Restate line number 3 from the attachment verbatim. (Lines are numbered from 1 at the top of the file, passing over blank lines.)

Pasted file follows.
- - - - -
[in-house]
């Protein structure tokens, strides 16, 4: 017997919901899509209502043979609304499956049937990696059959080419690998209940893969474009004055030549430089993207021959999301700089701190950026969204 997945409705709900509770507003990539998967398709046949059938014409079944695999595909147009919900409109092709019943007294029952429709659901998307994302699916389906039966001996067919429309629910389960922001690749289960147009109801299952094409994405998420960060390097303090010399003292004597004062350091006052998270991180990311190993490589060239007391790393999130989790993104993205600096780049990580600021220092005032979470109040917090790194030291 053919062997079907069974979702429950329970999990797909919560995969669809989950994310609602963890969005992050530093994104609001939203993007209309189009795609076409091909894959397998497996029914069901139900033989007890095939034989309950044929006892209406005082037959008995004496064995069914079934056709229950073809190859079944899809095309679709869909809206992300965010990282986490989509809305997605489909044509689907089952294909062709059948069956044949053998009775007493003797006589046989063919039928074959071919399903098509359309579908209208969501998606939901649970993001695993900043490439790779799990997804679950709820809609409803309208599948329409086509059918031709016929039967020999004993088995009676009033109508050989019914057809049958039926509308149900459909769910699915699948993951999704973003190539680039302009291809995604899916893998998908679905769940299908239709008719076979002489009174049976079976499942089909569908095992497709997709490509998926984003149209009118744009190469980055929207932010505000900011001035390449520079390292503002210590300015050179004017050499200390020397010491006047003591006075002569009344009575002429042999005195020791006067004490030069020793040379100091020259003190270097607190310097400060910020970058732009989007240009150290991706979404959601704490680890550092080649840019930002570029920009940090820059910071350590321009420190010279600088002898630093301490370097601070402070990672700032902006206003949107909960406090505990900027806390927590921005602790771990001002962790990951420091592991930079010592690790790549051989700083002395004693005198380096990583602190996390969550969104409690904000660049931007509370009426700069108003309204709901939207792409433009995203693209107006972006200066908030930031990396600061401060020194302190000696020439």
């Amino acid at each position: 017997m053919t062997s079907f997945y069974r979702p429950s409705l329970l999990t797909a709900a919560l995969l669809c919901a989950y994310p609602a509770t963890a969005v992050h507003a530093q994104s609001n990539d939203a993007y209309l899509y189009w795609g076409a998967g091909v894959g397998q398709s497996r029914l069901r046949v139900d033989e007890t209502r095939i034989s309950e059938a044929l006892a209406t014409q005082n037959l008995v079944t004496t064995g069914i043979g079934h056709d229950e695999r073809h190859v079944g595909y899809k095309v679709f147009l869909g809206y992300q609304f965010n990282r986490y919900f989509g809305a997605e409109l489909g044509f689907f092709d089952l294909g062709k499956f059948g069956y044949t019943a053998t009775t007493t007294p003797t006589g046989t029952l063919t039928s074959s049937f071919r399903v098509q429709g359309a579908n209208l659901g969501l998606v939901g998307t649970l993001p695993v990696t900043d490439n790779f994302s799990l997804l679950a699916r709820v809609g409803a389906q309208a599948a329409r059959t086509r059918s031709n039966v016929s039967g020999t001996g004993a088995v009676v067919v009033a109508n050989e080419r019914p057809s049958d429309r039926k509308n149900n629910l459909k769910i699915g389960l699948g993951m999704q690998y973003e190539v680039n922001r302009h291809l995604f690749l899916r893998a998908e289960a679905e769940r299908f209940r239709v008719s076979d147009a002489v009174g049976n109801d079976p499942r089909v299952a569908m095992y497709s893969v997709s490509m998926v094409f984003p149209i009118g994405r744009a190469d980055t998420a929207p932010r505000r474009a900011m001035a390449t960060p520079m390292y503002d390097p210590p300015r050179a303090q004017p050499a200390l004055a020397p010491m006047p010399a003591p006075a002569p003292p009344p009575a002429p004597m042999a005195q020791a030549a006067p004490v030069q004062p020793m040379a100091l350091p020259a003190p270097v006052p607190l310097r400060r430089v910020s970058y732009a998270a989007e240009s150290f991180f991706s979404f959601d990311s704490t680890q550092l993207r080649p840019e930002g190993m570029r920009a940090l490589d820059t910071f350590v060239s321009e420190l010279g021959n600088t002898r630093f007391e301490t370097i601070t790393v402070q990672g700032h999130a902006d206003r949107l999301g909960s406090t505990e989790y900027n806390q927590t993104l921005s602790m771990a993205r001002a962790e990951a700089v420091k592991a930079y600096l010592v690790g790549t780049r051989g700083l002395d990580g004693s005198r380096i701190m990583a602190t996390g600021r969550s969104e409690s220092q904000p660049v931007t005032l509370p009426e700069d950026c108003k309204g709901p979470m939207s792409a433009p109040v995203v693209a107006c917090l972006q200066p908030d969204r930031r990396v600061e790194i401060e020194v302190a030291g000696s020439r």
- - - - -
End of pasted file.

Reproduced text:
């Amino acid at each position: 017997m053919t062997s079907f997945y069974r979702p429950s409705l329970l999990t797909a709900a919560l995969l669809c919901a989950y994310p609602a509770t963890a969005v992050h507003a530093q994104s609001n990539d939203a993007y209309l899509y189009w795609g076409a998967g091909v894959g397998q398709s497996r029914l069901r046949v139900d033989e007890t209502r095939i034989s309950e059938a044929l006892a209406t014409q005082n037959l008995v079944t004496t064995g069914i043979g079934h056709d229950e695999r073809h190859v079944g595909y899809k095309v679709f147009l869909g809206y992300q609304f965010n990282r986490y919900f989509g809305a997605e409109l489909g044509f689907f092709d089952l294909g062709k499956f059948g069956y044949t019943a053998t009775t007493t007294p003797t006589g046989t029952l063919t039928s074959s049937f071919r399903v098509q429709g359309a579908n209208l659901g969501l998606v939901g998307t649970l993001p695993v990696t900043d490439n790779f994302s799990l997804l679950a699916r709820v809609g409803a389906q309208a599948a329409r059959t086509r059918s031709n039966v016929s039967g020999t001996g004993a088995v009676v067919v009033a109508n050989e080419r019914p057809s049958d429309r039926k509308n149900n629910l459909k769910i699915g389960l699948g993951m999704q690998y973003e190539v680039n922001r302009h291809l995604f690749l899916r893998a998908e289960a679905e769940r299908f209940r239709v008719s076979d147009a002489v009174g049976n109801d079976p499942r089909v299952a569908m095992y497709s893969v997709s490509m998926v094409f984003p149209i009118g994405r744009a190469d980055t998420a929207p932010r505000r474009a900011m001035a390449t960060p520079m390292y503002d390097p210590p300015r050179a303090q004017p050499a200390l004055a020397p010491m006047p010399a003591p006075a002569p003292p009344p009575a002429p004597m042999a005195q020791a030549a006067p004490v030069q004062p020793m040379a100091l350091p020259a003190p270097v006052p607190l310097r400060r430089v910020s970058y732009a998270a989007e240009s150290f991180f991706s979404f959601d990311s704490t680890q550092l993207r080649p840019e930002g190993m570029r920009a940090l490589d820059t910071f350590v060239s321009e420190l010279g021959n600088t002898r630093f007391e301490t370097i601070t790393v402070q990672g700032h999130a902006d206003r949107l999301g909960s406090t505990e989790y900027n806390q927590t993104l921005s602790m771990a993205r001002a962790e990951a700089v420091k592991a930079y600096l010592v690790g790549t780049r051989g700083l002395d990580g004693s005198r380096i701190m990583a602190t996390g600021r969550s969104e409690s220092q904000p660049v931007t005032l509370p009426e700069d950026c108003k309204g709901p979470m939207s792409a433009p109040v995203v693209a107006c917090l972006q200066p908030d969204r930031r990396v600061e790194i401060e020194v302190a030291g000696s020439r």